SAG dissidents get schooled
Newly elected dissidents of the Screen Actors Guild got a lesson in union politics Monday night -- that the guild's welter of procedural rules makes it tough for them to have an immediate impact.
Actors elected under the "Unite for Strength" slate figured they were entitled to some representation on the union's National Executive Committee, composed of the top officers and elected officials within SAG, and which makes key decisions on guild strategy. After all, the dissidents won a majority of the 11 open Hollywood division seats on the national board. But winning a seat on the 71-member national board doesn't qualify the person for a spot on the powerful NEC.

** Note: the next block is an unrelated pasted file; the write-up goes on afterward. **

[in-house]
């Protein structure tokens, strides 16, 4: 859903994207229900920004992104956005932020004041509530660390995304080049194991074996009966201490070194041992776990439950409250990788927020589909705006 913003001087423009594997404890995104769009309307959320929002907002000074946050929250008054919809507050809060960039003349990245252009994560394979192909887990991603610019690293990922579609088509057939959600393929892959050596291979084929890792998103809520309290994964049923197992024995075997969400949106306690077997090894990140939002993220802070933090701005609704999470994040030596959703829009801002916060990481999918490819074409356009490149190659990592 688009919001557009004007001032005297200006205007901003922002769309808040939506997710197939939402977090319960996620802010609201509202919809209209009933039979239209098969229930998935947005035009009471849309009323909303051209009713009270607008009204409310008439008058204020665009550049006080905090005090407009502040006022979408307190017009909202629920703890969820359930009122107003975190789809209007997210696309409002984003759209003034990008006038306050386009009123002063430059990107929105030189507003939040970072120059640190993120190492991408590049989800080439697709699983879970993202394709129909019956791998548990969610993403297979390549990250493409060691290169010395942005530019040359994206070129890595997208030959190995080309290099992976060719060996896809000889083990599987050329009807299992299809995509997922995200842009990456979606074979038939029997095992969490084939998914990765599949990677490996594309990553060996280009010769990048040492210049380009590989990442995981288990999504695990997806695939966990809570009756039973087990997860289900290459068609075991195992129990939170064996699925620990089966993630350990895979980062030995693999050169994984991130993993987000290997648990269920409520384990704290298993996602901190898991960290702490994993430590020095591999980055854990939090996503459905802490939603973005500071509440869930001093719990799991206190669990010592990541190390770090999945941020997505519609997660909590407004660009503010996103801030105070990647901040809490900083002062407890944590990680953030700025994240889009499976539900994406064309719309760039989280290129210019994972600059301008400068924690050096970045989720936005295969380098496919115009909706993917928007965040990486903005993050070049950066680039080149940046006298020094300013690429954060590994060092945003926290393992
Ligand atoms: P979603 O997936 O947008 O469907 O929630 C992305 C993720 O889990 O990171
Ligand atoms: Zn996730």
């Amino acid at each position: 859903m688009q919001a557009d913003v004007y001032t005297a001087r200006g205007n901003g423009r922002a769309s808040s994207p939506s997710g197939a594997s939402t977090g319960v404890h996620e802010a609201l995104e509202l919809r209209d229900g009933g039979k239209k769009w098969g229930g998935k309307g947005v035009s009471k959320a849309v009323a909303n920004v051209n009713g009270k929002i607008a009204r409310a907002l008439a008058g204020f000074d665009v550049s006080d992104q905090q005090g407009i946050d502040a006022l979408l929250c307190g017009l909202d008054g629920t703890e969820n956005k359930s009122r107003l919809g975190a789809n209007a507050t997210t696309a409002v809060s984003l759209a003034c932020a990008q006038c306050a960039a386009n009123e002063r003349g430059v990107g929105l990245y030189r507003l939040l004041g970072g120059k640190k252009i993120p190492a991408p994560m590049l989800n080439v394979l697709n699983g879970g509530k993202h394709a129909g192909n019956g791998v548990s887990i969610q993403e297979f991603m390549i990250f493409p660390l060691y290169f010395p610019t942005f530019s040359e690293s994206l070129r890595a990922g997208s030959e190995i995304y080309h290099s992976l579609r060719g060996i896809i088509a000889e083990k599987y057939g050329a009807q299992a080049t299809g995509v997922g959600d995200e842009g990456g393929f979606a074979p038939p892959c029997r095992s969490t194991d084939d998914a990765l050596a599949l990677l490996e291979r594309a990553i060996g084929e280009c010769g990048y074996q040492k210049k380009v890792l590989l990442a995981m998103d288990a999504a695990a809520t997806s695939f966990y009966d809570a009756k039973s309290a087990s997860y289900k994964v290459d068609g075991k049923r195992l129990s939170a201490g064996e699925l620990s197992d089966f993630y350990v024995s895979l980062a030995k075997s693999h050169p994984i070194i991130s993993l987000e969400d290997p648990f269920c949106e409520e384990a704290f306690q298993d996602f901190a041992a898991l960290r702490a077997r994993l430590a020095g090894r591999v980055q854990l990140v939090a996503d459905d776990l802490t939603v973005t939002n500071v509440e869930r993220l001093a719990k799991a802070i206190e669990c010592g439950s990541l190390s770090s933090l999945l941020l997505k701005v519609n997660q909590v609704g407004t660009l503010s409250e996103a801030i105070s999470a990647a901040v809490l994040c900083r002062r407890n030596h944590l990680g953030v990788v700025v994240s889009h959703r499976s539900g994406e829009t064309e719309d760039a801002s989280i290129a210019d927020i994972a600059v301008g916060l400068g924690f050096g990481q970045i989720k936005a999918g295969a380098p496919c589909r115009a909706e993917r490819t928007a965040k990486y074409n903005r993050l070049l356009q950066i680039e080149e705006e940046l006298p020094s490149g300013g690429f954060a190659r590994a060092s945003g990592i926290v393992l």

Given their newfound clout, the dissidents sought a voting system that would guarantee them at least two of the 13 seats allotted to the Hollywood division on the NEC. That would give the dissidents, who include actors Amy Brenneman and Adam Arkin, greater ability to achieve their goals of breaking the logjam in contract negotiations with the studios and eventually merging with the smaller actors union, the American Federation of Television & Radio Artists.
But their gambit went nowhere. At a meeting Monday night of the Hollywood board, newly elected board Chair Anne-Marie Johnson, a leader of incumbent group known as Membership First, concluded that the proposal was "out of order." The incumbents summarily elected their members to all 13 seats.
The dissidents, however, will have a chance to assert their influence on Oct. 18, when the national board meets. SAG's negotiating committee has recommended that the board seek a strike authorization vote from members. But don't count on it. The new Hollywood dissidents, along with their allies in New York and the regional branches, haven't reached a consensus, and many are skeptical that a strike authorization vote would be prudent, given the weakened state of the national economy.
-- Richard Verrier